• It's easy to sign up and post! Register with a working email address (we won't give it to others, or spam you), or through Facebook, Twitter, or a Microsoft ID. Google and LinkedIn coming soon. 🙂

"New Urbanism", Traditional Neighborhood Development, Smart Growth etc...

What is your position on traditional style planning/development?

  • Supportive

    Votes: 14 60.9%
  • Opposed

    Votes: 0 0.0%
  • Indifferent

    Votes: 9 39.1%

  • Total voters
    23
  • Poll closed .
Status
Not open for further replies.
Messages
2,610
Likes
0
Points
0
#41
So we should just adopt a free for all, live and let live attitude that says there is no such thing as objective truth or there is no right and wrong?
Man, we are in trouble if everyone in the world adopts such an attitude...
Actually, when you lay it out like that it sounds like Utopia to me; however, that is not what I am advocating at all. I'm not trying to promote anarchy. I'm just saying that if you want to make any progress - any progress at all - you need to form your arguments so that they are rational, logical, and can be backed up with facts. Telling people that living in suburbia is equal to shooting heroine and engaging/enabling other dangerous activities is an argumentum ad hominem at best. Saying "your choice to live in suburbia is killing our society and our environment" is not only irrational, it is unsupportable by any stretch of the truth, and it certainly will not win you any supporters- except maybe crazy wingnuts that no one takes seriously.

I'm a supporter of TND, TOD, NU, blahblahblahblah, when it makes sense, when it represents what people want, when it promotes environmental and fiscal responsibility. I am not a supporter of people trying to force their beliefs on other people, particularly when it is done using irrationality, fear, ad hominem attacks.
 
Messages
55
Likes
0
Points
0
#42
Ewwps! Strawman. No need to resort to logical fallacies or mischaracterization if the assertion isn't withstanding scrutiny. Frreals. No need. None.



Of course not. No community of any size is this way. Welcome to the human condition, to reality on the ground.
It ain't a straw man, TSs statement in the post before that is saying exactly that. The planning schools should leave people alone and not push any one idea on them, to teach them all ideas are potentially right and not to seek one right answer.
 

Blide

Cyburbian
Messages
1,186
Likes
0
Points
0
#43
Sure it's a strawman. No one here is advocating no regulations or anything of the sort. They're just saying different planning techniques should be used based on the appropriate context.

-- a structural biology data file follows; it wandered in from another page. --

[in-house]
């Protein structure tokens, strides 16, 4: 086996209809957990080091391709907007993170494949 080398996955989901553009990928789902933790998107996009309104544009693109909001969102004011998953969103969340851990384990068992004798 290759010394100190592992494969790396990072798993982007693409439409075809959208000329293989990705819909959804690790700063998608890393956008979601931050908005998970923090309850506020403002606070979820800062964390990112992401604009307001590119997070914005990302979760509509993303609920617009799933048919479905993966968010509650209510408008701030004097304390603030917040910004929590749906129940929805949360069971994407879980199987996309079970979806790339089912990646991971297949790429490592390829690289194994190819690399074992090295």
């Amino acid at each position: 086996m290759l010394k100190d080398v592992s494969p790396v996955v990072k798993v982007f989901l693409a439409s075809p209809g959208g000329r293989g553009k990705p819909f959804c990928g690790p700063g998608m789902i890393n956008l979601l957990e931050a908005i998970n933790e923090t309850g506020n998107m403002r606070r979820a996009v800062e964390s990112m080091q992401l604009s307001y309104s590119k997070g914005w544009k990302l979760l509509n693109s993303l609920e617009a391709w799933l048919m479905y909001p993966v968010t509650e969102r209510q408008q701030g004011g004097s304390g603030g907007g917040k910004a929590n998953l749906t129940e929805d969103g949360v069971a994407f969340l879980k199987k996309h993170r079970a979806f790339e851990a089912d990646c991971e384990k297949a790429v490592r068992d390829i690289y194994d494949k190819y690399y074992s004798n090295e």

New Urbanism is just a tool in a planner's toolbox, not the whole toolbox.
 
Messages
55
Likes
0
Points
0
#44
Sure it's a strawman. No one here is advocating no regulations or anything of the sort. They're just saying different planning techniques should be used based on the appropriate context.

New Urbanism is just a tool in a planner's toolbox, not the whole toolbox.
That wasn't what I was suggesting, I was talking about in ideas, opinions, education etc... I wasn't referring to a free for all in regulations.

In my opinions, you shouldnt have sprawl Or suburbia anytime or anywhere, no matter the context or circumstances.
 

Blide

Cyburbian
Messages
1,186
Likes
0
Points
0
#45
I don't disagree with that opinion personally but many people obviously have different preferences. As a planner, you should respect those preferences even if you happen to disagree with them. You can try suggesting other things but it's ultimately not your call how things will develop in your jurisdiction.
 

ColoGI

Cyburbian
Messages
2,576
Likes
0
Points
0
#46
That wasn't what I was suggesting, I was talking about in ideas, opinions, education etc... I wasn't referring to a free for all in regulations.

In my opinions, you shouldnt have sprawl Or suburbia anytime or anywhere, no matter the context or circumstances.
You're all over the place. Either your strawman was as plain as the nose on your face, or you'll want a rhetoric class before you graduate to be able to frame a cogent argument.

Nonetheless, its, like, great that you think there shouldn't be sprawl. Good for you. Welcome to the human condition: resistant to our wishes. As TO said, just because you think its a good idea doesn't mean you can force it on people who don't care about your ideas.